# Size of universe and uncertainty principle

1. Jun 6, 2004

### kurious

If I use E x t = h bar

and put t = age of universe in seconds = 10^ 18 seconds,
E x 10^18 = 10 ^ -34 gives E = 10^ -52 Joules.

So if an oscillator of some sort in the early universe absorbed a photon,
and emitted the energy of that photon today, there would be an uncertainty in the photon energy of 10 ^ -52 Joules.This energy corresponds to a wavelength of 10 ^ 26 metres - the current size of the universe.
This makes sense because a particle can't exist outside of the universe -
the maximum uncertainty in its position has to equal the size of the universe.
So can the uncertainty principle be used to measure the size of the universe?

2. Jun 6, 2004

### chroot

Staff Emeritus
The uncertainty relation is not an equality, it's an inequality. What you described is the minimum possible uncertainty, but the real uncertainty could be much larger.

- Warren

3. Jun 6, 2004

### kurious

The uncertainty relation is not an equality, it's an inequality. What you described is the minimum possible uncertainty, but the real uncertainty could be much larger.

- Warren

But will this minimum uncertainty always relate to the real size of the universe?

4. Jun 6, 2004

### chroot

Staff Emeritus
No.

- Warren

5. Jun 6, 2004

### kurious

Why won't the minimum uncertainty always relate to the size of the universe?

6. Jun 6, 2004

### chroot

Staff Emeritus
Why would it? As I've already explained, the minimum uncertainty is a minimum. Nothing is stopping the uncertainty from being much, much larger. There's no reason to expect the universe to be at such a minimum.

Sorry, your argument about the size of the universe from an observation of the energy-time uncertainty relation is just not meaningful.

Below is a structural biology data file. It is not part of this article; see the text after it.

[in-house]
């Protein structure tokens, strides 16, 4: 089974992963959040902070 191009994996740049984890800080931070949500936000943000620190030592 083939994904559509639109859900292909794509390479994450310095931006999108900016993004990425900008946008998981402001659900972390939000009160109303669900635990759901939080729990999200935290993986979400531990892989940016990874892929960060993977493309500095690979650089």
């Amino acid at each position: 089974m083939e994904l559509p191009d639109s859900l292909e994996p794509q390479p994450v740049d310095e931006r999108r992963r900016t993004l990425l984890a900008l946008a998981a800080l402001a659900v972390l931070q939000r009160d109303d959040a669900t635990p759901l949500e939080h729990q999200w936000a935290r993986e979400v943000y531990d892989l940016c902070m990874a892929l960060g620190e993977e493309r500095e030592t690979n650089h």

- Warren

7. Jun 7, 2004

### Chronos

i do agree that the size of the universe could never be zero or infinity. the uncertainty principle would forbid both states [an h-bar thing]. doing the math is, however, hard. that does, of course, assume the universe, as a whole, submits to quantum theory. i think it does, but, i have been wrong before.

8. Jun 7, 2004

### kurious

Sorry, your argument about the size of the universe from an observation of the energy-time uncertainty relation is just not meaningful.

The argument is meaningful if the oscillator is made from two particles which were at opposite ends of the universe at the time of the Big Bang - when the energy was absorbed by the oscillator ( this energy does not have to be a photon , it could be energy arising from the expansion of space-time, and when it is emitted, this could amount just to saying that the universe has contracted again), and assuming the universe oscillates over a time span of at least its current age, 10^18 seconds.Under all these conditions, the size of the universe at a particular time relates to the minimum uncertainty in the oscillator's energy, and, as you correctly say, not to the uncertainty in the energy the oscillator emits.

Last edited: Jun 7, 2004